How resilient is your force when technology fails?
How resilient is your force when technology fails?
In dull times, dummies might get by.
"The Gunpowder Age" makes me think so.
There’s only one way to stop the misogynist, racist, policy-illiterate candidate from becoming the next U.S. president.
Why does anyone still think that bombing terrorist leaders still works?
There’s a good interview in the June issue of ARMY magazine with Maj. Jason Main, a recovering alcoholic, about how he turned his life around.
I’m a big fan of hard work.
I’ve mentioned before that there seems to be something magic in having a group of 12 men.
Does Hillary Clinton’s experience making — and surmounting — mistakes strengthen her POTUS potential?
Mullah Mansour's death may be a win for the endless U.S. war on the Taliban. But for the insurgency, it means more chaos -- which is exactly what they want.
This is one of the best books I've read in awhile — indeed, I think since "Comanche Empire."
In what appears to be a first, a one-star in the West Virginia National Guard gave a female LTC an unsatisfactory evaluation in retaliation for reporting a sexual assault, an IG investigation concluded.
I’ll publish the results next week, and republish the winning essay.
A summer reading list.
And a salute to Sens. Jeff Flake and John McCain for pursuing this matter.
That headline amounts to Rule 13 of innovation.
This is a Yorky parachuting in the Pacific.
There’s a reason why Israelis and Palestinians haven't made true and lasting efforts for peace — their conflict is now the status quo.
Translating Washington’s favorite foreign policy clichés, from "boots on the ground" to "thank you for your service."
Some of our intelligence services think that the Islamic State is on the verge of collapse.
The president’s "light footprint" approach to war has relied on thousands of Americans paid to fight — and die — in the shadows.
"Claiming to be innovative carries about as much weight as declaring a love for puppies"
An infantryman training at the National Training Center at Fort Irwin, Calif., let loose with live rounds the other day, hitting an Apache at least four times.
Polls show that U.S. voters want to focus on domestic issues, and yet support for defense spending is at its highest level since 9/11.
Organizations that are adaptive in peacetime fight better in wartime.
Which essay best answered the question: What is the one thing the U.S. military should do to move into the Information Age?
On the other hand, sometimes listening to older military people talk about innovation is like listening to dinosaurs talk about whether to evolve.
What the profile of Ben Rhodes tells us about ego and politics inside the Obama administration.
The foreign-policy establishment is backing Hillary Clinton. And that may not be such a bad thing for Trump.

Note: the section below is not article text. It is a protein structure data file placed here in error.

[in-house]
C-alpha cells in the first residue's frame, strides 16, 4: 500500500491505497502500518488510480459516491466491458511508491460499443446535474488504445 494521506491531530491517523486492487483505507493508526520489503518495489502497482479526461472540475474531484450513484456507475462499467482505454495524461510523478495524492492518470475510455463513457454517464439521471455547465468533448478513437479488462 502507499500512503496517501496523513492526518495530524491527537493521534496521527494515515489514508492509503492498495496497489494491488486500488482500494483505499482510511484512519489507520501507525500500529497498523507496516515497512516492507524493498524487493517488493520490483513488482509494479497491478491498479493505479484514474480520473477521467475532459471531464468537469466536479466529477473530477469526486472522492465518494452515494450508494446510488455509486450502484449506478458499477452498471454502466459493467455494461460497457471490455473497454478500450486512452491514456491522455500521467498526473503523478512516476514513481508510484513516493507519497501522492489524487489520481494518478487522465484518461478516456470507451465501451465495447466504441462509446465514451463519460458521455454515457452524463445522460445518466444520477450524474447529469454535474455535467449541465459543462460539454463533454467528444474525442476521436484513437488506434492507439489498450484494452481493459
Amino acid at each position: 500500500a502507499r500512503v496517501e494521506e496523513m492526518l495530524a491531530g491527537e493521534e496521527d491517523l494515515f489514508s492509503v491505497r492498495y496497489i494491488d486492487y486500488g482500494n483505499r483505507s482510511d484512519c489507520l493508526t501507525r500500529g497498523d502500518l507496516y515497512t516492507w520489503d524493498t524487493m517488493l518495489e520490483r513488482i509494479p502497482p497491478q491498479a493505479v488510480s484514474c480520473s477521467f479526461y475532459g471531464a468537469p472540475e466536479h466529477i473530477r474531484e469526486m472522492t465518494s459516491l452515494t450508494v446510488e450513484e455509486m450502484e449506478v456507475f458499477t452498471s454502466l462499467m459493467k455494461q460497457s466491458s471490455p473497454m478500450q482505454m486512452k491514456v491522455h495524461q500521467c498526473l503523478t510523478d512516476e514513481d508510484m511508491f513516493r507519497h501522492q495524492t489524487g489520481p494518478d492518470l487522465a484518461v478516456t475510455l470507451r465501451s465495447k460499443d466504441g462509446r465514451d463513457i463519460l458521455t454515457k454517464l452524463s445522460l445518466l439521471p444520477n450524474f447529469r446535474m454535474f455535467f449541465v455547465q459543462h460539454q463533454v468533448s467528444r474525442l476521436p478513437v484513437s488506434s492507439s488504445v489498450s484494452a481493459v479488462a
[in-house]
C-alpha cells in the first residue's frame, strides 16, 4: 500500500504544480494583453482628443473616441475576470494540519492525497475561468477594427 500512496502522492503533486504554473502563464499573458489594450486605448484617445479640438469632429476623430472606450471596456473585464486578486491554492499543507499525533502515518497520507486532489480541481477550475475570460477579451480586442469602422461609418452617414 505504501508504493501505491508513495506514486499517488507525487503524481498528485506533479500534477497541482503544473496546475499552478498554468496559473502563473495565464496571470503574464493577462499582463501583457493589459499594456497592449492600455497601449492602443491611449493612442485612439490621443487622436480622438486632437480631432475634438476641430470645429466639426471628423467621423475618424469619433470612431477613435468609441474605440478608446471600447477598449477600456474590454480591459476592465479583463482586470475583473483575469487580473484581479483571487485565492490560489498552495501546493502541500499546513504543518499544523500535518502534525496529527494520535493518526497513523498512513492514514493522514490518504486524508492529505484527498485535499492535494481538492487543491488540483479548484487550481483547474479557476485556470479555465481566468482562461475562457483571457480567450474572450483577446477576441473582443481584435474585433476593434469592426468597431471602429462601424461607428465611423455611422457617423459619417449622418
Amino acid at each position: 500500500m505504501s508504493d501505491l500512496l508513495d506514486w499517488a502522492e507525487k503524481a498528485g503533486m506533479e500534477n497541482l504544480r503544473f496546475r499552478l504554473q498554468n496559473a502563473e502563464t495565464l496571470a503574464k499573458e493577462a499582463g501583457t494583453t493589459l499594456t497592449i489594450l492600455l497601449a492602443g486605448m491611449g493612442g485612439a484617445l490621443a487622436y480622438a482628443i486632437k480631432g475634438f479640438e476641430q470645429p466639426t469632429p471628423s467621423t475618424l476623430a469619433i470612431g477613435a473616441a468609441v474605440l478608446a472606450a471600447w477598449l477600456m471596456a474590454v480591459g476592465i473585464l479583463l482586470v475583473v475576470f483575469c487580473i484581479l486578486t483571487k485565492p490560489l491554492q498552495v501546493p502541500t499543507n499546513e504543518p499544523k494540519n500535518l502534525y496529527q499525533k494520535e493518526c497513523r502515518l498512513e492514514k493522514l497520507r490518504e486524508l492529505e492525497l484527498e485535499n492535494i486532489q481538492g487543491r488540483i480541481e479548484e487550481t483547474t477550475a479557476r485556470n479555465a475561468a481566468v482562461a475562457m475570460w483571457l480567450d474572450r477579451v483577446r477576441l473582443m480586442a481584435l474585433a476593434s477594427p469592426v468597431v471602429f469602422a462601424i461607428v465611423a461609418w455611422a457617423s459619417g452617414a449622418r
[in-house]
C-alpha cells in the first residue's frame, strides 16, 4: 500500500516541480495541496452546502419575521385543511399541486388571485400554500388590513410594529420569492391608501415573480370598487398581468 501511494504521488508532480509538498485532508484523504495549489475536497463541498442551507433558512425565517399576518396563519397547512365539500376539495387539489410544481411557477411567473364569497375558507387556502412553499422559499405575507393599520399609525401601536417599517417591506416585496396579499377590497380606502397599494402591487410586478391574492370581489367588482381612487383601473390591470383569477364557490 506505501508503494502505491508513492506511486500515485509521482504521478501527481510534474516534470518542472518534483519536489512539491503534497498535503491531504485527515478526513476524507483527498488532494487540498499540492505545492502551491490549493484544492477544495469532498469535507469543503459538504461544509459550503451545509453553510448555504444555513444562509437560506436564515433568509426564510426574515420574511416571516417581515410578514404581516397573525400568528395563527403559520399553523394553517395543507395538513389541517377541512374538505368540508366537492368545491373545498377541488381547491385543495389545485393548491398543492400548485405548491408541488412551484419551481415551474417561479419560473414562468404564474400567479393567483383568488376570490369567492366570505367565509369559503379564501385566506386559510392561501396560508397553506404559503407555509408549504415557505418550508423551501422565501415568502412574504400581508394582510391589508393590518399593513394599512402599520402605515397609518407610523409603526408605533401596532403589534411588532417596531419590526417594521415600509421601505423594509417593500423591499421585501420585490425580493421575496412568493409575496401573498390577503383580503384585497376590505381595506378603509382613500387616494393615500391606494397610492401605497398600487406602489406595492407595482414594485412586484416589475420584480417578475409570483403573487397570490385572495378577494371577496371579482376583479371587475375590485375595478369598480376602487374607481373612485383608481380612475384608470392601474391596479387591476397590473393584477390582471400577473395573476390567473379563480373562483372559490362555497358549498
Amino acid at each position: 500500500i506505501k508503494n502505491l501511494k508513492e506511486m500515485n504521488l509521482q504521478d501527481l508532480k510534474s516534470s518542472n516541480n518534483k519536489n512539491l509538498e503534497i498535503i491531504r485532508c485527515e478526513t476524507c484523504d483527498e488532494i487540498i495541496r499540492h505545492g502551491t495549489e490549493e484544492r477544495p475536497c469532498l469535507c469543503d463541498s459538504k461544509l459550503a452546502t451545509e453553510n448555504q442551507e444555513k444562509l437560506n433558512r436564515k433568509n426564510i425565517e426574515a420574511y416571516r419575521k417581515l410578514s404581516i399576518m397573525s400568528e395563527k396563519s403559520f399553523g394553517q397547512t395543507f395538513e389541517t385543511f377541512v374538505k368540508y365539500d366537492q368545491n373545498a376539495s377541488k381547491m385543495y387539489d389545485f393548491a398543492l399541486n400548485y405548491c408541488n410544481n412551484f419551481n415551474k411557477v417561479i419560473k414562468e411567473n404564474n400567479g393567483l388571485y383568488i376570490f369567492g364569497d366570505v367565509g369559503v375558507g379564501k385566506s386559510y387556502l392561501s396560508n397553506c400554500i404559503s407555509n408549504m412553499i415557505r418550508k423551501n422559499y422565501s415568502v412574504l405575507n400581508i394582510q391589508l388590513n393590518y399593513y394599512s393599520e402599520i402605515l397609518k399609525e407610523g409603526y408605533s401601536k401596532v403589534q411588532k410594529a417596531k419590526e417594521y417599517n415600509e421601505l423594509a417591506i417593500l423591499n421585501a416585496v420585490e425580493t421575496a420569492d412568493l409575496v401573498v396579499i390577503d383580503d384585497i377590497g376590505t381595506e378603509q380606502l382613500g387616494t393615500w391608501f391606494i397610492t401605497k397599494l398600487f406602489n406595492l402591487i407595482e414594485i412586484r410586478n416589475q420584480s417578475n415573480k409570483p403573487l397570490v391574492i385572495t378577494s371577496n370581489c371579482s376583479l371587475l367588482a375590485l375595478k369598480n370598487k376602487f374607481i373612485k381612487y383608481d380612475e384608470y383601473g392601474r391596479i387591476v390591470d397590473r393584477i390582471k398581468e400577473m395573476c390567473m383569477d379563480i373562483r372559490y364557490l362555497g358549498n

OK, while I am waiting for the rest of you to vote in the essay contest, we’re going back to my own thoughts on innovation.
The more I think about it, the more I am bothered by smart people who suddenly say, "Hey, I’ve got it, let’s forget about the foreign policy experts."
The officer who was XO of the Navy Riverine Squadron boat that wound up in Iran got the heave-ho.
Russia’s whipping out the biggest nuclear missile the world has ever seen and laying it on the table. Should we feel inferior -- or scared?
The mailboat the other day brought Volume 7 of the papers of Gen. George C. Marshall.
This is just sad.
They will even ride is noisy helicopters if you tell them to.
She was a new detainee and couldn’t be more than fifteen years old.
The arrogance and cynicism of White House deputy national security adviser for strategic communications Ben Rhodes is the subject of a recent, largely admiring profile by David Samuels in "New York Times Magazine." It has generated ample criticism, ranging from the subtle and eloquent to the admirably and justifiably brutal.
Understanding should precede action, yet a prime area of strategic weakness for the United States is its inability to understand the local social-political context of conflict and war.
Skip the seminars and the student debt: Here's everything you'd actually remember after four years.
Here are the 21 entries that I ran in the essay contest about the one thing the U.S. military needs to do most to adapt to the Information Age. Now it is time to vote for the one you think is best.
Ten thoughts on emerging technology and innovation.
The digital revolution ended the industrial age and brought with it a wave of changes to the government, military, and common people alike, in ways that are still developing and difficult to understand.
No single change will be more important — or more difficult — for the U.S. military to adopt for success in Information Age warfare than to stop conceiving of cyber threats, and developing U.S. capabilities, in terms of kinetic effects.
For three years I’ve been reading a lot of 1930s history, so the other day was reminded once again of Gen. George C. Marshall’s lament that before World War II began, he had all the time in the world and no money, and that after it began, he had the opposite.
I dislike the term.
We made it back to base just as the sun was breaking over the horizon
A few thoughts on the psychological effect and utility of nuclear weapons.
For this week’s discussion on Syria and Iraq, The E.R. team asks "Is the worst yet to come?"
Dick Cheney. In case you thought he cared about principles.